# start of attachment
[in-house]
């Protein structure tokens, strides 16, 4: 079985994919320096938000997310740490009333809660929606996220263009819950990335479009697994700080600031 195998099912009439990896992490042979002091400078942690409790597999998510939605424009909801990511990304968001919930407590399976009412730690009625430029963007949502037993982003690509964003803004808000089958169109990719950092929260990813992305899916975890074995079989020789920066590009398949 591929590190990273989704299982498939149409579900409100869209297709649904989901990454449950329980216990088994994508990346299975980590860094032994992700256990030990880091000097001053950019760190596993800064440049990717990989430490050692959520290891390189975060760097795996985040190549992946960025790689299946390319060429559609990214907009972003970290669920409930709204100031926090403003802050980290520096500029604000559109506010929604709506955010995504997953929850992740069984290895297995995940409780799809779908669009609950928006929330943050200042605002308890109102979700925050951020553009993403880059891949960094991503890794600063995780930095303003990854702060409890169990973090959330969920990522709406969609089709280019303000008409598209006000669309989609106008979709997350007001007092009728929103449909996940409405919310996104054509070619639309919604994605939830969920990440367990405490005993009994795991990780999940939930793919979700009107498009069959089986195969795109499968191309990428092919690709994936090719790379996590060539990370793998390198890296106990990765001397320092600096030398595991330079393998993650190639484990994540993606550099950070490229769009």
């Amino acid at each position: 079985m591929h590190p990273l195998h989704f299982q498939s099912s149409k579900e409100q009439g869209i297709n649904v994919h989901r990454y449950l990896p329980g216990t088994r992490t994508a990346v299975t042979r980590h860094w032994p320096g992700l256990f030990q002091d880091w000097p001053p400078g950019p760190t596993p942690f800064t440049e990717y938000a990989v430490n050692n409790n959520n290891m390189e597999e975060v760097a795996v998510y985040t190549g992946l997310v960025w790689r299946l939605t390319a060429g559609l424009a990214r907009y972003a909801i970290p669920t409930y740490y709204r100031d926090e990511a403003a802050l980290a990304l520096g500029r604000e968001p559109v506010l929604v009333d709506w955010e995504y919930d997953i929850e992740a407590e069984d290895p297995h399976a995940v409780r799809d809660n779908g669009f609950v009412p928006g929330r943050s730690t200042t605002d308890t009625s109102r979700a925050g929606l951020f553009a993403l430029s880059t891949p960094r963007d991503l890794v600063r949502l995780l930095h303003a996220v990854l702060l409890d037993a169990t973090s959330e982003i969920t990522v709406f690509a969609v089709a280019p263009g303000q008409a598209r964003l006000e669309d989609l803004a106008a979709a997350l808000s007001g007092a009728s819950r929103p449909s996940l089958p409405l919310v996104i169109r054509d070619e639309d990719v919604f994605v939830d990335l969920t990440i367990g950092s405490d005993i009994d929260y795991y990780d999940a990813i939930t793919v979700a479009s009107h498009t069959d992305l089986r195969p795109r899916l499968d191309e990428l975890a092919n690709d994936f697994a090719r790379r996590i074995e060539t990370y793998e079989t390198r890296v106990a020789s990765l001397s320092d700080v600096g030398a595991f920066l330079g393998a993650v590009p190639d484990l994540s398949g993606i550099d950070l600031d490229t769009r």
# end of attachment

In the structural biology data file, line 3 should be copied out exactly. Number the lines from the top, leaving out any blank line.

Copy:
């Amino acid at each position: 079985m591929h590190p990273l195998h989704f299982q498939s099912s149409k579900e409100q009439g869209i297709n649904v994919h989901r990454y449950l990896p329980g216990t088994r992490t994508a990346v299975t042979r980590h860094w032994p320096g992700l256990f030990q002091d880091w000097p001053p400078g950019p760190t596993p942690f800064t440049e990717y938000a990989v430490n050692n409790n959520n290891m390189e597999e975060v760097a795996v998510y985040t190549g992946l997310v960025w790689r299946l939605t390319a060429g559609l424009a990214r907009y972003a909801i970290p669920t409930y740490y709204r100031d926090e990511a403003a802050l980290a990304l520096g500029r604000e968001p559109v506010l929604v009333d709506w955010e995504y919930d997953i929850e992740a407590e069984d290895p297995h399976a995940v409780r799809d809660n779908g669009f609950v009412p928006g929330r943050s730690t200042t605002d308890t009625s109102r979700a925050g929606l951020f553009a993403l430029s880059t891949p960094r963007d991503l890794v600063r949502l995780l930095h303003a996220v990854l702060l409890d037993a169990t973090s959330e982003i969920t990522v709406f690509a969609v089709a280019p263009g303000q008409a598209r964003l006000e669309d989609l803004a106008a979709a997350l808000s007001g007092a009728s819950r929103p449909s996940l089958p409405l919310v996104i169109r054509d070619e639309d990719v919604f994605v939830d990335l969920t990440i367990g950092s405490d005993i009994d929260y795991y990780d999940a990813i939930t793919v979700a479009s009107h498009t069959d992305l089986r195969p795109r899916l499968d191309e990428l975890a092919n690709d994936f697994a090719r790379r996590i074995e060539t990370y793998e079989t390198r890296v106990a020789s990765l001397s320092d700080v600096g030398a595991f920066l330079g393998a993650v590009p190639d484990l994540s398949g993606i550099d950070l600031d490229t769009r």